To be honest this album is chock full of catchy hooks, brilliant vocals from Farrah and Richard’s distinctive keyboard sounds. I have had it on repeat ever since I was sent the promo and it is rapidly becoming a favourite which, knowing what music usually floats my boat, has come as a little bit of a surprise.
Songs like Due Diligence and Spectrometer could easily grace the mainstream dance charts with their infectious rhythms and driving beats and the icing on the cake is Farrah’s honeyed, mellifluous vocals that harks back to the great synth-pop anthems of the 90’s.
Opener Shockwave has a more direct and harder edge and you can hear the rockier side of Richard’s keyboard playing, surely a track that will become a live favourite with the soaring chorus and sing-along verse.
The whole album is just one incredibly addictive hit of excellent songwriting and serious musical talent that continues to deliver track after track. The ethereal beauty of Scarlet Thread, the 80’s electronic grooves of Down Down and the ambient EDM vibe of Strong Enough, the quality just never dips.
The best is kept until last which, for a record of this sheer quality, is quite a thing to say. Hammer is an intense, powerful song where Farrah’s voice captivates and enthralls and Kings and Queens is, for me, the highlight of a stand out album. It hypnotises and mesmerises throughout its intriguing three and a half minute running time. The measured delivery of the stylish vocals and the brilliant guitar motif give the song some real gravity and depth, one of the best I’ve heard this year and that’s saying something.
The passion continues with the symphonic/synth prog influxed Roll and List, another elegant and exquisite piece of music and the album closes with Promises and Dreams, another track that would have graced the 90’s with its sublime grace.
What League of Lights have done is written a wonderful homage to the synth-pop highs of the late 80’s and early 90’s and brought it bang up to date for a modern musical world. For me it is chock full of nostalgia and is a wonderful and involving listening experience. Another highlight in a year that is beginning to produce quite a few but don’t take my word for it, go out and buy it and see for yourself!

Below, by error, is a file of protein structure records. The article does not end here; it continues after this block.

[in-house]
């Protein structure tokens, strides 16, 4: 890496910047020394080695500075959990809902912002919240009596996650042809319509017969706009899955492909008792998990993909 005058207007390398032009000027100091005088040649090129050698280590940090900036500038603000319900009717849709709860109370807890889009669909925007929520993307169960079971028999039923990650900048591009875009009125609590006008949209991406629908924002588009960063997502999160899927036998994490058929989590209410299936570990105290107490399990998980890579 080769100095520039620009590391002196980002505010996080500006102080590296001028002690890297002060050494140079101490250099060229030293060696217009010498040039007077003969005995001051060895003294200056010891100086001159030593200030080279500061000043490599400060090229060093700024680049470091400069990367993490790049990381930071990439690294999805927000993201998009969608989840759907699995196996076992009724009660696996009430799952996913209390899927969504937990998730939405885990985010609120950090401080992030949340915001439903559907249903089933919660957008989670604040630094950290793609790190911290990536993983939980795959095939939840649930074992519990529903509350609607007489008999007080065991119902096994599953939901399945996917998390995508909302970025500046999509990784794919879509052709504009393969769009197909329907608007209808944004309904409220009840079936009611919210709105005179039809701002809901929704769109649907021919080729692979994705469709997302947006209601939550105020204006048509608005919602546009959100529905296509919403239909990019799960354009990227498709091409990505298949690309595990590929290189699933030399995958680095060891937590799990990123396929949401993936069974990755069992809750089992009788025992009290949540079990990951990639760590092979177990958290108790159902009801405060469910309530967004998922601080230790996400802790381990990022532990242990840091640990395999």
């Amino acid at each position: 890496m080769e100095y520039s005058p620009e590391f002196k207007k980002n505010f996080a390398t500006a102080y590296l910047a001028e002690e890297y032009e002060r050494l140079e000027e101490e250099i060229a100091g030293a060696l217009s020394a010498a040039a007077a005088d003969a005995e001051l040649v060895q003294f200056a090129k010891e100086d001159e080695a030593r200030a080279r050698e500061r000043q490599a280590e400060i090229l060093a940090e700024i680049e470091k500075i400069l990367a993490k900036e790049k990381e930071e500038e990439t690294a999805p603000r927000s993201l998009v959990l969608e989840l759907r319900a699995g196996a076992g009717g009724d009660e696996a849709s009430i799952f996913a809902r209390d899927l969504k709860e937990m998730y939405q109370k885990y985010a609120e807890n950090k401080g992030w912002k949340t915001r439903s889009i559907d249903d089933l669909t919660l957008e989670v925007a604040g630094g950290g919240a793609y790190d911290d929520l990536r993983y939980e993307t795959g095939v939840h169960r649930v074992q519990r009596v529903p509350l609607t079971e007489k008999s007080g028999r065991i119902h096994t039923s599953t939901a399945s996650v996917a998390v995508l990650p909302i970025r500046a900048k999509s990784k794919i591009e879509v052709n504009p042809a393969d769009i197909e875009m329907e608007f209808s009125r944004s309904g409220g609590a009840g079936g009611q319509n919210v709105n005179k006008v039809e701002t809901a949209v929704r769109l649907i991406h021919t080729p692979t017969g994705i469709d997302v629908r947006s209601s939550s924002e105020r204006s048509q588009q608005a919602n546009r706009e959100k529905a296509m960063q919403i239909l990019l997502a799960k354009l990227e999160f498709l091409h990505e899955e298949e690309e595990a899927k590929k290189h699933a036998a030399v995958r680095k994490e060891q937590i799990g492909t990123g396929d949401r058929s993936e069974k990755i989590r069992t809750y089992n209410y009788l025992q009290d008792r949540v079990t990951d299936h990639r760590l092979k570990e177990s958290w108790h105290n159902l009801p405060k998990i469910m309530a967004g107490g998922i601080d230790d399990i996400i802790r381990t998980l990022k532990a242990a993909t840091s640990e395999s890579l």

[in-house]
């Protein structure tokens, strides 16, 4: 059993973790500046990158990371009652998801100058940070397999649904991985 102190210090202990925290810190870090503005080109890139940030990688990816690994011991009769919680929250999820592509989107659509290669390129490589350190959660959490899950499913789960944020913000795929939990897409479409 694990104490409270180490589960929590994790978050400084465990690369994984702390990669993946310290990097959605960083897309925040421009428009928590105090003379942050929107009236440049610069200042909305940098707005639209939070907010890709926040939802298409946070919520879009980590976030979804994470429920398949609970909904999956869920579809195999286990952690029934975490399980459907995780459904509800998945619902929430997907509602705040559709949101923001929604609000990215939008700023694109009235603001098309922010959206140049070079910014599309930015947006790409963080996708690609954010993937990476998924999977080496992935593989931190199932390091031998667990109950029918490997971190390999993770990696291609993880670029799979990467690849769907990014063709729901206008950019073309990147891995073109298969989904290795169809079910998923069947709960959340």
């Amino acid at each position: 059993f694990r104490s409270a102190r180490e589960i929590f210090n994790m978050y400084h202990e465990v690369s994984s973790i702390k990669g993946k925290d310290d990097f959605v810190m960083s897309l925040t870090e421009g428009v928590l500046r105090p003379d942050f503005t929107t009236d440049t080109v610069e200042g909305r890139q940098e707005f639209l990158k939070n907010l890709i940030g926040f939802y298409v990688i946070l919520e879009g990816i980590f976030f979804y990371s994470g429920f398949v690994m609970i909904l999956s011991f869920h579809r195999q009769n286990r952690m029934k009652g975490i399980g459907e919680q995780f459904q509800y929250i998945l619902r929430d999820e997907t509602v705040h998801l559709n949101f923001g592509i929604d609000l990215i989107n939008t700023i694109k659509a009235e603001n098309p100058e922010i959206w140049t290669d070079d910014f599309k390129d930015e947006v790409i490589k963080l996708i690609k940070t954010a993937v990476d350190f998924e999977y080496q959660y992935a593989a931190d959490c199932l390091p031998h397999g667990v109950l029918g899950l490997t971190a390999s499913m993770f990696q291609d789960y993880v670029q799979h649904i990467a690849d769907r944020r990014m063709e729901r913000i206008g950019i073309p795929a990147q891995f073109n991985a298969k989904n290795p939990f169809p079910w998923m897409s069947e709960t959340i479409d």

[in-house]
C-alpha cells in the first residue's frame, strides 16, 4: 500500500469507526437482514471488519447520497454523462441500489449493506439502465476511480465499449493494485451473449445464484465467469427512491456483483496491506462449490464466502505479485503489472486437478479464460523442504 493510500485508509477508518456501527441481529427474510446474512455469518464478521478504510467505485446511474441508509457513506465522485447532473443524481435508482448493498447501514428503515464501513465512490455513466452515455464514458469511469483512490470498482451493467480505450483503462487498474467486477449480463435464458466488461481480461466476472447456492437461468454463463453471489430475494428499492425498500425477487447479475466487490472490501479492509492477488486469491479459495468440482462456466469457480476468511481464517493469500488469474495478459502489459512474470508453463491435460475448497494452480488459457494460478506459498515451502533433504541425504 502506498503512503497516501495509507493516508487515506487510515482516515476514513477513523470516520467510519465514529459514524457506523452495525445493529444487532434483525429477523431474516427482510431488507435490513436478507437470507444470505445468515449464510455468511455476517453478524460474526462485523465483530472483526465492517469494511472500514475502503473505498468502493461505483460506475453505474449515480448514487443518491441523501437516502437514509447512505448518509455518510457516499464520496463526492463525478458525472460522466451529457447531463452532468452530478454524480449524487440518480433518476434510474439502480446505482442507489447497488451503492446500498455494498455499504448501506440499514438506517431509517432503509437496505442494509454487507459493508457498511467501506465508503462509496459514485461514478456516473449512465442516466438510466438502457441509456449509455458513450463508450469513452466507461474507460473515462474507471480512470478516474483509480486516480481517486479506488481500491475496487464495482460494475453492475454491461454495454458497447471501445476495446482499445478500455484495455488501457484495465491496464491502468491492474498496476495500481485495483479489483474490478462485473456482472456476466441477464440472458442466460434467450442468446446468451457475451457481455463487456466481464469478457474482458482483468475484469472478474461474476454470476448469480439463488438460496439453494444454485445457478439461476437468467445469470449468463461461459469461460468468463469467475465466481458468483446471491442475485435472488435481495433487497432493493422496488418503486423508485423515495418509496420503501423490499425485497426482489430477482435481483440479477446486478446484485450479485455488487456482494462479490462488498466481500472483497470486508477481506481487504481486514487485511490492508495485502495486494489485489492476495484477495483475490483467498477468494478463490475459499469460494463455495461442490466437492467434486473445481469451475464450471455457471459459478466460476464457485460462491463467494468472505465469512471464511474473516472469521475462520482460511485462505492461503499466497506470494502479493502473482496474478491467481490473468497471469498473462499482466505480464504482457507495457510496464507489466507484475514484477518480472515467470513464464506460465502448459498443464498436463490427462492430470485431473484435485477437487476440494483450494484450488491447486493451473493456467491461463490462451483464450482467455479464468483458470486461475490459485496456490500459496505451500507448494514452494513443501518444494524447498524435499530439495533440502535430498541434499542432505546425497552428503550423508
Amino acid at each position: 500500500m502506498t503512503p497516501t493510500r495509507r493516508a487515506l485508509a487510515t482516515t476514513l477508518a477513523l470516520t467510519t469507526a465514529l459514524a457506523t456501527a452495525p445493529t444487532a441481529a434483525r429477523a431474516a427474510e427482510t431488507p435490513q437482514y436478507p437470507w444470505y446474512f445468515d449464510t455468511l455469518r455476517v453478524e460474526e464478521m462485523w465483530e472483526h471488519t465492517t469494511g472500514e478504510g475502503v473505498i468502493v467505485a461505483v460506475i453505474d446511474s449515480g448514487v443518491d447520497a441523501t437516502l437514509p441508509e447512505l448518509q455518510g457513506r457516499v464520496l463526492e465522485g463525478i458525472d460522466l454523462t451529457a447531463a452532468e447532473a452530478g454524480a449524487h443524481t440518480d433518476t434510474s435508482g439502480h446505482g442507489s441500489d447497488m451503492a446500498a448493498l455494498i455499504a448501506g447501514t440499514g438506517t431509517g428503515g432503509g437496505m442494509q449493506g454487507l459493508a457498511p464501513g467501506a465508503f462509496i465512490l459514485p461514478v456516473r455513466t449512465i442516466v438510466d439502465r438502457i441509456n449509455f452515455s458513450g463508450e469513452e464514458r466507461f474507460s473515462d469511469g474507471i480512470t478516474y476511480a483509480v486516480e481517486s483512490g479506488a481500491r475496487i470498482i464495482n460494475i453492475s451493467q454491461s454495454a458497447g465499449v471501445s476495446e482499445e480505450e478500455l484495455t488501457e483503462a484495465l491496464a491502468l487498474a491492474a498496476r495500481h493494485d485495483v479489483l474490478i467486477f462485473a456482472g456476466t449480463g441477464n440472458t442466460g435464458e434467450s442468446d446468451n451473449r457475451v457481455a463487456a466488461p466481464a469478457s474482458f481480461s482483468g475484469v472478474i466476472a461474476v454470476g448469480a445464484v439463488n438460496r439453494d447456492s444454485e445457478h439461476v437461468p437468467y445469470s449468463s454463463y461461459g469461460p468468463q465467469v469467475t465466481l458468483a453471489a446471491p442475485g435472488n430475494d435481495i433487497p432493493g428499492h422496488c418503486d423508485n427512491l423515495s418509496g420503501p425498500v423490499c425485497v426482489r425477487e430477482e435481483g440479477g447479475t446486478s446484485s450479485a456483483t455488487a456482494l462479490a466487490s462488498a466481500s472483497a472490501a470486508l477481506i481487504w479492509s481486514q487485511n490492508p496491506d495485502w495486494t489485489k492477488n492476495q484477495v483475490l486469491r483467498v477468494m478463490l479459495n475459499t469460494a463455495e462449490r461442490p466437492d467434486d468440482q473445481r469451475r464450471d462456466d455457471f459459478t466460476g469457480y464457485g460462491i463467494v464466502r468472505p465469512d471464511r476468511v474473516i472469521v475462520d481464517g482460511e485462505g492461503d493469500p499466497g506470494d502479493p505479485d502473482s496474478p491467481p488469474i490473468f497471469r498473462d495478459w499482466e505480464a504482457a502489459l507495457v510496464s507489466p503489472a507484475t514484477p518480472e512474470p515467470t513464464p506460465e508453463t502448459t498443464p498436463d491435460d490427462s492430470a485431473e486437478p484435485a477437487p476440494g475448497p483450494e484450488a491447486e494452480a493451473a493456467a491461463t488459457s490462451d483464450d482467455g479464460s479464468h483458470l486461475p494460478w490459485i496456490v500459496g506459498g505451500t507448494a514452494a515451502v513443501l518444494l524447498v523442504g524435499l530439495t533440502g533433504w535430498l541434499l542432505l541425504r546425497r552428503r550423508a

We live in contentious and dark times so maybe it’s not surprising that IQ’s latest album ‘Resistance’ has a real sense of titanic struggles, whether they are internal conflicts or global issues, as the band create a tidal wave of dense and dramatic music. If you thought 2014’s brilliant ‘The Road of Bones’ was dark then prepare yourself for the stygian shades that colour this epic double album. IQ have not held back in this release immersing themselves deeply in to gothic depths with intense and yet captivating music.
‘A Missile’ plunges us almost literally right in to the album as a descending drone and falling electronic pulse thrusts us in to a thunderous maelstrom of drums, bass and keyboards – it just sounds absolutely MASSIVE!Pete Nicholls sings powerfully, riding this ballistic Missile of a song with great skill and feeling – this feels like someone expelling their soul in to the void:
‘What I thought could save me was artificial, Raking across my nerves
and taking possession…
…There is no Faith can be sustained,
No Original Sin to blame, Now I know…’
Neil Durant spices up the keyboards with weird, distorted synths. Paul Cook is simply outstanding on drums as he drives this absolute panzer of a song onwards.
What Peter Nicholls sings about exactly is always open to interpretation, but he has a tremendous ability to evoke images and feelings through poetic words and obscure phrases – you don’t know exactly but you can certainly draw a sense of the emotions that inspired his lyrics. When you listen to IQ each time a whole new line or phrase can just jump out and hit a nerve in ways you had not noticed the last time you listened. Such a thought also brings me to a conclusion I have drawn about IQ albums.
For this review I had to put up some ‘Resistance’ (yeah, I know, corny) to the Progradar editor who was gently suggesting I should try to complete the review in a few days prior to the album launch gig on September 7th. A listener needs to ‘live’ with an IQ album for a little while, and then they usually reveal their hidden gems. Some of my most favourite IQ songs and albums have not always ‘clicked’ with me initially, but with a little time I ‘get’ it and I appreciate the quality and depth of the material.
That has been the case with ‘Resistance’ for me, and it was well worth immersing myself in the album. The interlinked songs ‘Rise’ and ‘Stay Down’ did not hit me immediately but now I feel awed by their skilful blending of light and dark, Rise commencing with loud foreboding chords like some sort of epic sci-fi landscape, as depicted on the striking and rather beautiful cover by Tony Lythgoe. ‘Rise’ segues in to ‘Stay Down’ which echoes the previous throbbing chords and melody of ‘Rise’ with a simple piano line under Nicholls’ sorrowful voice. Pizzicato keyboard notes and cello sounds carry the song on gently but the tension rises with guitar and the sound of ticking clocks. This remarkable song then almost literally falls off a cliff with a massive landslide of keyboards, bass, drums and guitars as Nicholls appears to rail against a breakdown:
If I don’t make success out of real life, Nothing doing
Fall Back, break out, inside, can’t see, can drown
Shut up while I stay down, The less I can handle
The more I can blame on my breakdown